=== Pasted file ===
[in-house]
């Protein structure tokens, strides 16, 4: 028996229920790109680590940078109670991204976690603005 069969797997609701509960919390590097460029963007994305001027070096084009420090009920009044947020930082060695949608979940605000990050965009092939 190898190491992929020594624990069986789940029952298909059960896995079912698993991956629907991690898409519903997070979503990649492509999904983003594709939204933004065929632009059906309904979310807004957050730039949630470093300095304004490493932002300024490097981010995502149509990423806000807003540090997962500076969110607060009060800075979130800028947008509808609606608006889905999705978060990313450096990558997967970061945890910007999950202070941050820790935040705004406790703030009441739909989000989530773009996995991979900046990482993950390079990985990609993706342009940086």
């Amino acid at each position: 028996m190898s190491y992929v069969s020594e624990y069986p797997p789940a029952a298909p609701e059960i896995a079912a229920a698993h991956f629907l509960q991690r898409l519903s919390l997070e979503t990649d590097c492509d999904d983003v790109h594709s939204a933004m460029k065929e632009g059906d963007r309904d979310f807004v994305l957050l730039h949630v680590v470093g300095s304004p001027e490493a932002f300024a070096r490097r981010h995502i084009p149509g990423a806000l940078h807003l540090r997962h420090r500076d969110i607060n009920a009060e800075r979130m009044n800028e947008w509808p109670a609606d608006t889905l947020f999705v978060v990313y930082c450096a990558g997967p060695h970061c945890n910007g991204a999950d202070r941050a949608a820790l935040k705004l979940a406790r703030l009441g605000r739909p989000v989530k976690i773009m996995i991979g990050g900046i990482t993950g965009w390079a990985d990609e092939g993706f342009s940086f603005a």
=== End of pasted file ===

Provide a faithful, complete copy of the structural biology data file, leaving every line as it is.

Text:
[in-house]
């Protein structure tokens, strides 16, 4: 028996229920790109680590940078109670991204976690603005 069969797997609701509960919390590097460029963007994305001027070096084009420090009920009044947020930082060695949608979940605000990050965009092939 190898190491992929020594624990069986789940029952298909059960896995079912698993991956629907991690898409519903997070979503990649492509999904983003594709939204933004065929632009059906309904979310807004957050730039949630470093300095304004490493932002300024490097981010995502149509990423806000807003540090997962500076969110607060009060800075979130800028947008509808609606608006889905999705978060990313450096990558997967970061945890910007999950202070941050820790935040705004406790703030009441739909989000989530773009996995991979900046990482993950390079990985990609993706342009940086």
């Amino acid at each position: 028996m190898s190491y992929v069969s020594e624990y069986p797997p789940a029952a298909p609701e059960i896995a079912a229920a698993h991956f629907l509960q991690r898409l519903s919390l997070e979503t990649d590097c492509d999904d983003v790109h594709s939204a933004m460029k065929e632009g059906d963007r309904d979310f807004v994305l957050l730039h949630v680590v470093g300095s304004p001027e490493a932002f300024a070096r490097r981010h995502i084009p149509g990423a806000l940078h807003l540090r997962h420090r500076d969110i607060n009920a009060e800075r979130m009044n800028e947008w509808p109670a609606d608006t889905l947020f999705v978060v990313y930082c450096a990558g997967p060695h970061c945890n910007g991204a999950d202070r941050a949608a820790l935040k705004l979940a406790r703030l009441g605000r739909p989000v989530k976690i773009m996995i991979g990050g900046i990482t993950g965009w390079a990985d990609e092939g993706f342009s940086f603005a």